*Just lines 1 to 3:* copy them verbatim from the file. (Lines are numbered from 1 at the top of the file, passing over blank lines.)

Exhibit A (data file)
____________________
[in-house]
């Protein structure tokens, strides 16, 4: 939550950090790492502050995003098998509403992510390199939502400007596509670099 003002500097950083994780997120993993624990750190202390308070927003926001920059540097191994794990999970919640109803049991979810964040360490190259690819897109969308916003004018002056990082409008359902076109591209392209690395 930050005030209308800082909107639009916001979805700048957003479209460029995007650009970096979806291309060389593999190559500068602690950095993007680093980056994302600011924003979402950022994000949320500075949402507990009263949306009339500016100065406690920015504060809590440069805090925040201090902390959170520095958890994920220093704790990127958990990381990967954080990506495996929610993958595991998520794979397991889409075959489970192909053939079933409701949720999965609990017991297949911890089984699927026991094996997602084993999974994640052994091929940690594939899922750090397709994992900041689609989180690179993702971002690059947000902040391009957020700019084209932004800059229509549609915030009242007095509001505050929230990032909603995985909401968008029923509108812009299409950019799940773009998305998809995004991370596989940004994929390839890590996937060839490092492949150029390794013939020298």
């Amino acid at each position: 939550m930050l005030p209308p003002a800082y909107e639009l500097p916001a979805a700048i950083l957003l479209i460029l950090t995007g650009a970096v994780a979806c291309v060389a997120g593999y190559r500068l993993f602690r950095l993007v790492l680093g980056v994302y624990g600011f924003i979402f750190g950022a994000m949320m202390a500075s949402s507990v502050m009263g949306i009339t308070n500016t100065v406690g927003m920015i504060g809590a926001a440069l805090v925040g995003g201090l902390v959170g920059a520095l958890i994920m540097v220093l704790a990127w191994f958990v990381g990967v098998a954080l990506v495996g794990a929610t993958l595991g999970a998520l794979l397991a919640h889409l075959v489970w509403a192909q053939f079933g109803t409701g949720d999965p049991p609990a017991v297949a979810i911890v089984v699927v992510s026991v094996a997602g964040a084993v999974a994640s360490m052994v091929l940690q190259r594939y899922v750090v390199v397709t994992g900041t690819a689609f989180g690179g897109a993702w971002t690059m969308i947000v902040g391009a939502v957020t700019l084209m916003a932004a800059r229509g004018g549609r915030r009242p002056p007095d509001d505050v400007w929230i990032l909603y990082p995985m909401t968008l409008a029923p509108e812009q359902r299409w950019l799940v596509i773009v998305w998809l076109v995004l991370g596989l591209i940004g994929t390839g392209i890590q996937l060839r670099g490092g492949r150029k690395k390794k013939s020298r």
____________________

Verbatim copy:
[in-house]
């Protein structure tokens, strides 16, 4: 939550950090790492502050995003098998509403992510390199939502400007596509670099 003002500097950083994780997120993993624990750190202390308070927003926001920059540097191994794990999970919640109803049991979810964040360490190259690819897109969308916003004018002056990082409008359902076109591209392209690395 930050005030209308800082909107639009916001979805700048957003479209460029995007650009970096979806291309060389593999190559500068602690950095993007680093980056994302600011924003979402950022994000949320500075949402507990009263949306009339500016100065406690920015504060809590440069805090925040201090902390959170520095958890994920220093704790990127958990990381990967954080990506495996929610993958595991998520794979397991889409075959489970192909053939079933409701949720999965609990017991297949911890089984699927026991094996997602084993999974994640052994091929940690594939899922750090397709994992900041689609989180690179993702971002690059947000902040391009957020700019084209932004800059229509549609915030009242007095509001505050929230990032909603995985909401968008029923509108812009299409950019799940773009998305998809995004991370596989940004994929390839890590996937060839490092492949150029390794013939020298």
């Amino acid at each position: 939550m930050l005030p209308p003002a800082y909107e639009l500097p916001a979805a700048i950083l957003l479209i460029l950090t995007g650009a970096v994780a979806c291309v060389a997120g593999y190559r500068l993993f602690r950095l993007v790492l680093g980056v994302y624990g600011f924003i979402f750190g950022a994000m949320m202390a500075s949402s507990v502050m009263g949306i009339t308070n500016t100065v406690g927003m920015i504060g809590a926001a440069l805090v925040g995003g201090l902390v959170g920059a520095l958890i994920m540097v220093l704790a990127w191994f958990v990381g990967v098998a954080l990506v495996g794990a929610t993958l595991g999970a998520l794979l397991a919640h889409l075959v489970w509403a192909q053939f079933g109803t409701g949720d999965p049991p609990a017991v297949a979810i911890v089984v699927v992510s026991v094996a997602g964040a084993v999974a994640s360490m052994v091929l940690q190259r594939y899922v750090v390199v397709t994992g900041t690819a689609f989180g690179g897109a993702w971002t690059m969308i947000v902040g391009a939502v957020t700019l084209m916003a932004a800059r229509g004018g549609r915030r009242p002056p007095d509001d505050v400007w929230i990032l909603y990082p995985m909401t968008l409008a029923p509108e812009q359902r299409w950019l799940v596509i773009v998305w998809l076109v995004l991370g596989l591209i940004g994929t390839g392209i890590q996937l060839r670099g490092g492949r150029k690395k390794k013939s020298r």